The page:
The American Hospital Association (AHA) again urged the MedPAC commission not to use a proposed blend of new and current weights to calculate 2019 and 2020 payments under its prototype post-acute care prospective payment system, citing concerns with the proposal's feasibility.
The Association also urged MedPAC to support the 2019 market-basket increases for long-term care hospitals and hospital-based skilled nursing facilities under current law, rather than proposals to eliminate them, noting the "significant underpayment" of LTCH site-neutral cases and "extremely negative" Medicare margins of hospital-based SNFs.
Increasing The Equity Of Payments Within Each PAC Setting
During the last MedPAC November meeting, Commission staff presented new work on “increasing the equity of payments within each post-acute care setting.” This session is related to MedPAC’s broader effort to increase the accuracy of PAC payment, a goal strongly supported by the AHA, as well as the statutorily mandated development of a PAC PPS prototype, a model that raised substantial concerns as described in AHA’s report titled “A Critique of MedPAC’s Post-Acute Care Prospective Payment System Prototype.”
"For example, the PAC PPS’s 100-variable regression model creates a unique payment amount for each patient. However, the current home health, skilled nursing facility, inpatient rehabilitation facility, and long-term care hospital PPSs each have a distinct number of pre-set payment categories, case-weight schemes, episode lengths, and other unique design elements."
The November presentation included a discussion of a preliminary policy recommendation to use a blend of MedPAC’s new PAC PPS weights and current setting-specific weights for the calculation of 2019 and 2020 PAC payments under the current payment systems. The November presentation and discussion lacked detail explaining how this policy concept could actually be implemented. Given the incongruent design of the PAC PPS relative to the four existing PAC PPSs, and the limited information shared thus far, such feasibility is far from a given. For example, the PAC PPS’s 100-variable regression model creates a unique payment amount for each patient. However, the current home health, skilled nursing facility, inpatient rehabilitation facility, and long-term care hospital PPSs each have a distinct number of pre-set payment categories, case-weight schemes, episode lengths, and other unique design elements.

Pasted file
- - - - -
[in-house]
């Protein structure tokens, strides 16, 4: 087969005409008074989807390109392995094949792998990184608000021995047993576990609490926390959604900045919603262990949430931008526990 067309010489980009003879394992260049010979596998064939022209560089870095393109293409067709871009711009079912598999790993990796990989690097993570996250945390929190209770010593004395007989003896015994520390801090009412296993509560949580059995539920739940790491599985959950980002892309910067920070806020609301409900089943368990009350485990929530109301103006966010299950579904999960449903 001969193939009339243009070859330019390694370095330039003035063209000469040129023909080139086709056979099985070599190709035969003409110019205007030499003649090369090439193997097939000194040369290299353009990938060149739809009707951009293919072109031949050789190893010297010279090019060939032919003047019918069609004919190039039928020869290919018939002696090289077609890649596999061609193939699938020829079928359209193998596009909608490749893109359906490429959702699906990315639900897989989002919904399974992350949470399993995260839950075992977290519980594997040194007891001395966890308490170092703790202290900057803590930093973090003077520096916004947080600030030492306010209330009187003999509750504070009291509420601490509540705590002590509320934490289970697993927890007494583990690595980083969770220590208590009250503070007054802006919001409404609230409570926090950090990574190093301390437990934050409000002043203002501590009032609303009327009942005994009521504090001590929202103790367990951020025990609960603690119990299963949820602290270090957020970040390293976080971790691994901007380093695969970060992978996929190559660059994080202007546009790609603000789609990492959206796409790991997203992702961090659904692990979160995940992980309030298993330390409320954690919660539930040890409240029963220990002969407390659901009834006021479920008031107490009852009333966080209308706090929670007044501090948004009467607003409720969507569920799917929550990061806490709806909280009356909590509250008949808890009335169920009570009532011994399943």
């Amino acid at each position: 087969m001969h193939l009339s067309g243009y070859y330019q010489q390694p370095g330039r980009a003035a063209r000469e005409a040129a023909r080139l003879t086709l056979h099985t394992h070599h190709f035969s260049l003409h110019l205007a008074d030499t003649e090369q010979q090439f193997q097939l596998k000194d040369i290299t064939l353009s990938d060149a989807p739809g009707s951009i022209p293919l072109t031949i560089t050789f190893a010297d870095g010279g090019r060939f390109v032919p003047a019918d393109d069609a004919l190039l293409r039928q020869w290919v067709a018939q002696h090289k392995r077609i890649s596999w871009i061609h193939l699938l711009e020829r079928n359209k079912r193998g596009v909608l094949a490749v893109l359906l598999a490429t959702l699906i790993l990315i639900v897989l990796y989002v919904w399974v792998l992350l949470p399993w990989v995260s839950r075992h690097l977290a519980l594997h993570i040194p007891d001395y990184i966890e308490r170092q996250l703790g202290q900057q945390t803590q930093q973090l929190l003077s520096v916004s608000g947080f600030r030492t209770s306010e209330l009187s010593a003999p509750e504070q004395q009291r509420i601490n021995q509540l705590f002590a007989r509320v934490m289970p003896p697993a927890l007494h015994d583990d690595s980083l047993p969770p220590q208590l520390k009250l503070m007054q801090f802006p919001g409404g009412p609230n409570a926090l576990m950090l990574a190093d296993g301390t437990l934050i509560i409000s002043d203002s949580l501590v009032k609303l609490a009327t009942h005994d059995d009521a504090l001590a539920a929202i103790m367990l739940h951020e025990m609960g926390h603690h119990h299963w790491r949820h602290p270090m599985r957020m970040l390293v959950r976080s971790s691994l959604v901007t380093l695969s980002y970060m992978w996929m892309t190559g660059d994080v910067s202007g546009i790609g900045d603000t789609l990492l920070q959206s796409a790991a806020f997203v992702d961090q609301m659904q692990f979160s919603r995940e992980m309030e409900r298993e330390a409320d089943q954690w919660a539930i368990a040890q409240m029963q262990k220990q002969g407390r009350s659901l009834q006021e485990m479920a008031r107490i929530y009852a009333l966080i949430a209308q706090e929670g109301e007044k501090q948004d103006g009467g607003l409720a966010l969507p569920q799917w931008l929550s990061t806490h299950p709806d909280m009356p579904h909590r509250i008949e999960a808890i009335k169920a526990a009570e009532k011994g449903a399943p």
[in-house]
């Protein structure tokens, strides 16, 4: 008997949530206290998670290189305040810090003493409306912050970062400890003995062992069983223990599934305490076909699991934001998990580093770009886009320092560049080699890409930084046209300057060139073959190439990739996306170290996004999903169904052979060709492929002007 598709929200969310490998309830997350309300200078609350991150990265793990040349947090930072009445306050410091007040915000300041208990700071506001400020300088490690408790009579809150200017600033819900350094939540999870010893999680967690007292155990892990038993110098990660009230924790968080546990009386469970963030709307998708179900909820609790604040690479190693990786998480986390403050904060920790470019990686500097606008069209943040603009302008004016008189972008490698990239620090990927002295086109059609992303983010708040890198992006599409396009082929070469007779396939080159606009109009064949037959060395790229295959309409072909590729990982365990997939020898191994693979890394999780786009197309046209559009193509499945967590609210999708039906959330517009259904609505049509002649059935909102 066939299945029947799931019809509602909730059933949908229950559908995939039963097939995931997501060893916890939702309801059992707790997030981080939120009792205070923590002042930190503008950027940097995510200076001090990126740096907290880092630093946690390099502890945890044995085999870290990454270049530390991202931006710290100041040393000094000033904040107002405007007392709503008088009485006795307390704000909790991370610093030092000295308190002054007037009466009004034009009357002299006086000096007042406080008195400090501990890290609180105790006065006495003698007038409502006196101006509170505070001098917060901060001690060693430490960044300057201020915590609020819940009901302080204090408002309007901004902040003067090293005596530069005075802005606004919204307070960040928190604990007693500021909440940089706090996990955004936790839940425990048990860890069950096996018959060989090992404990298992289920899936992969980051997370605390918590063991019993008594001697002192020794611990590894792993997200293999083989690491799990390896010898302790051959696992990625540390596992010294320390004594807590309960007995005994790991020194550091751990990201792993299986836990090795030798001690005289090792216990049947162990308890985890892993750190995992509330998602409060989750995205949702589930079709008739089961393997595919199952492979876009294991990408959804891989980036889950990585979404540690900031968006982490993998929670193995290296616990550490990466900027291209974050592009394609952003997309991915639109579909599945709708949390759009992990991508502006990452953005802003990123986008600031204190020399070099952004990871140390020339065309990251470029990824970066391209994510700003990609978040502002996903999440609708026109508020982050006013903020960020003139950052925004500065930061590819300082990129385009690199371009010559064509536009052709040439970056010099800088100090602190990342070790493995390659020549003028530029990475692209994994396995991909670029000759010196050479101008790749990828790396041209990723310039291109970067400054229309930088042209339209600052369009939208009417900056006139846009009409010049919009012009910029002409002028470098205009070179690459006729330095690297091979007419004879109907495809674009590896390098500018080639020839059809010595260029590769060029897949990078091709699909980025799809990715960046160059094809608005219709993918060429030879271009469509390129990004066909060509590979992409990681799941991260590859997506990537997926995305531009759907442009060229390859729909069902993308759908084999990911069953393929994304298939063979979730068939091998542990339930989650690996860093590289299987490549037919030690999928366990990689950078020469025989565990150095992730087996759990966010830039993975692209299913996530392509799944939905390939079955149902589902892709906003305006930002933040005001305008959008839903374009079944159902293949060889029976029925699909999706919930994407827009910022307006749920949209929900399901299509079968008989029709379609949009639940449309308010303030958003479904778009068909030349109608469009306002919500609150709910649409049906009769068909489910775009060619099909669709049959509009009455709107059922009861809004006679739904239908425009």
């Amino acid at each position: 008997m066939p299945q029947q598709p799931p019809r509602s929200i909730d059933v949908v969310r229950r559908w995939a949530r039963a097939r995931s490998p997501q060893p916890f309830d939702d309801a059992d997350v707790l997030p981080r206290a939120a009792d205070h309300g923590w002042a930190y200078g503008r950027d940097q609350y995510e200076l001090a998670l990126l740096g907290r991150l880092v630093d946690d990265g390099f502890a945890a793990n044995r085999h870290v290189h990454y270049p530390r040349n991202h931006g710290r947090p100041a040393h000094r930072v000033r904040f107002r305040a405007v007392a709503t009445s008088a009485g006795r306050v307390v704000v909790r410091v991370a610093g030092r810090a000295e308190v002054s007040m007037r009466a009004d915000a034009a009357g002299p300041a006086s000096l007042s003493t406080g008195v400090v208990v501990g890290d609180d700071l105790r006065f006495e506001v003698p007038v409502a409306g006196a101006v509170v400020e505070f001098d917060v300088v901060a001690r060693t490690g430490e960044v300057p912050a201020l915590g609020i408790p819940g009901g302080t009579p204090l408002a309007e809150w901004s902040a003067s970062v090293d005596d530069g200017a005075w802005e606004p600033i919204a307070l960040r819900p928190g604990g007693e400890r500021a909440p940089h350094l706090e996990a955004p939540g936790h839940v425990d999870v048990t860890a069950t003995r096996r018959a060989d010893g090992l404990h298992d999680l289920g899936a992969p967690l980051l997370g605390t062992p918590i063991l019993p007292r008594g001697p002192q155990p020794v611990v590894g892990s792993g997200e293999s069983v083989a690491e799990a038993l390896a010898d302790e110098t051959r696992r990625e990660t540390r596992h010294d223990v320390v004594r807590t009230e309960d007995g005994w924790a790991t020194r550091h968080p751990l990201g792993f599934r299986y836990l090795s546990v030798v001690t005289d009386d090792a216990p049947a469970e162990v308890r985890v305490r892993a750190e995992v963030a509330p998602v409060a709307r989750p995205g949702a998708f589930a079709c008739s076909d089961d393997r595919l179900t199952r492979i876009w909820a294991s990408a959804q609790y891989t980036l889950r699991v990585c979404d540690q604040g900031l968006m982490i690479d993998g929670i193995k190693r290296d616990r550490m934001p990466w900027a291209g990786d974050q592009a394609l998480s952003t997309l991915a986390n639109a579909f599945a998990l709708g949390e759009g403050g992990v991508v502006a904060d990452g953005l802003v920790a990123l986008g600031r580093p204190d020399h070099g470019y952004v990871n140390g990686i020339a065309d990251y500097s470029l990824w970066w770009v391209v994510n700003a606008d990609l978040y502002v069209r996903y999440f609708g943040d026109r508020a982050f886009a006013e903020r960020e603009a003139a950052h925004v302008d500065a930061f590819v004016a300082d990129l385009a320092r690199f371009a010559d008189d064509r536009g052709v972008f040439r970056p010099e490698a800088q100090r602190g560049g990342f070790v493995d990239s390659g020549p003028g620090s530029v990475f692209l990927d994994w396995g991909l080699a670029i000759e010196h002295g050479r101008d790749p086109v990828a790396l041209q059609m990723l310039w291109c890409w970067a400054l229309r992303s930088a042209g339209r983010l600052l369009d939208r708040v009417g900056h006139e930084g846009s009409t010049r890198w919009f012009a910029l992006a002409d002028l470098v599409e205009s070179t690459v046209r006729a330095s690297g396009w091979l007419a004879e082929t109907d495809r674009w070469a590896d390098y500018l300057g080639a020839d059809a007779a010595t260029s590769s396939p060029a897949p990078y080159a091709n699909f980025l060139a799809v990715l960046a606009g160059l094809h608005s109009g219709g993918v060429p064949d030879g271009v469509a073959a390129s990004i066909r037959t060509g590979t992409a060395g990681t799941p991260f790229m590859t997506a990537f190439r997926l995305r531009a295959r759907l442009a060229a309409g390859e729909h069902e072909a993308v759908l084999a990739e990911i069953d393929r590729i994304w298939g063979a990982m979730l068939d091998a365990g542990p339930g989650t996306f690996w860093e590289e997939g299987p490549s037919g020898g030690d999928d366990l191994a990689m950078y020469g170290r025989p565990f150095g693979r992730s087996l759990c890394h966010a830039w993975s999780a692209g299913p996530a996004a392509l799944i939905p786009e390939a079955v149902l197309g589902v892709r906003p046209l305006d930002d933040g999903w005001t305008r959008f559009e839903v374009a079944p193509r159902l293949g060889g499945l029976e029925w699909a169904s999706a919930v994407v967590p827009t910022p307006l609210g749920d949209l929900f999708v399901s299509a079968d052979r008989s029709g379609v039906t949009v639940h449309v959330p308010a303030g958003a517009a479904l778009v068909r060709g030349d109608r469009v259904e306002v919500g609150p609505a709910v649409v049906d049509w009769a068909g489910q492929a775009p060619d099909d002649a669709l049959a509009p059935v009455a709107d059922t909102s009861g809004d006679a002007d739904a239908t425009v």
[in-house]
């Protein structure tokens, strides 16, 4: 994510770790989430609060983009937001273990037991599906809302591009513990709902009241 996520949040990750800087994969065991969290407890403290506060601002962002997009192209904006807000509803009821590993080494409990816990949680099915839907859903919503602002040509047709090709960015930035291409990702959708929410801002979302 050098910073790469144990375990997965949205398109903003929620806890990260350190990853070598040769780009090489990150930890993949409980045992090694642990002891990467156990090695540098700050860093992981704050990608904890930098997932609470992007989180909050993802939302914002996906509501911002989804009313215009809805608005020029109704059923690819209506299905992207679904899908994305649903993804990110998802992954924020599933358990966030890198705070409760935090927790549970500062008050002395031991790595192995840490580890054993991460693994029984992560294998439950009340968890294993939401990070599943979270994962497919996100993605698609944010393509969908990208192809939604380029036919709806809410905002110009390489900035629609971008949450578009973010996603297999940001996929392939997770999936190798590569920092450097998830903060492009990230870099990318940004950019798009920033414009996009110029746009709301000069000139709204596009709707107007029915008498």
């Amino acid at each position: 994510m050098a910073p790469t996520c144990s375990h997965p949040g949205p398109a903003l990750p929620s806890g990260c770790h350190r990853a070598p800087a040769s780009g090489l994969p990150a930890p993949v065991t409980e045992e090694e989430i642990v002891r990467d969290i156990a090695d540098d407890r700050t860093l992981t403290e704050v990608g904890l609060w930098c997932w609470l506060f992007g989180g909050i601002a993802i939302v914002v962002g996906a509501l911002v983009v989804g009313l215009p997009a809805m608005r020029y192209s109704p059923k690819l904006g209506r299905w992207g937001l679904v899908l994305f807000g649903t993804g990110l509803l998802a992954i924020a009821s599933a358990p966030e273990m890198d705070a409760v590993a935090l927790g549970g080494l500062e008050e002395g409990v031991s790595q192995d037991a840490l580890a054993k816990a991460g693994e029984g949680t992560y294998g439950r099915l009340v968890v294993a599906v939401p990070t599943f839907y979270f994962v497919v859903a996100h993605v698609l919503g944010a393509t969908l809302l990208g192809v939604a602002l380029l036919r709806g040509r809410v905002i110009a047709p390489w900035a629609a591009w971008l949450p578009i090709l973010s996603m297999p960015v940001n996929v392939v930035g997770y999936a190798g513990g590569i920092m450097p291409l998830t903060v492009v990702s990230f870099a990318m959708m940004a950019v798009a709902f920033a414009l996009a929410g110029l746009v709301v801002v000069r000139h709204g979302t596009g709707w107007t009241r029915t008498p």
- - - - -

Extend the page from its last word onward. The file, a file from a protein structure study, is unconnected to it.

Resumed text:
Compounding these concerns, the PAC PPS relative weights have not been shared with the public, which counters the Commission’s commitment to transparency and prevents any external validation. Given these incongruities, we are concerned about the feasibility of implementing this recommendation, which would require CMS to, in some way, cross-walk the current diverse elements of the four PPSs with the new unified PAC PPS relative weights. We urge the Commission not to proceed with this recommendation absent further exploration of its feasibility and increased transparency with the public.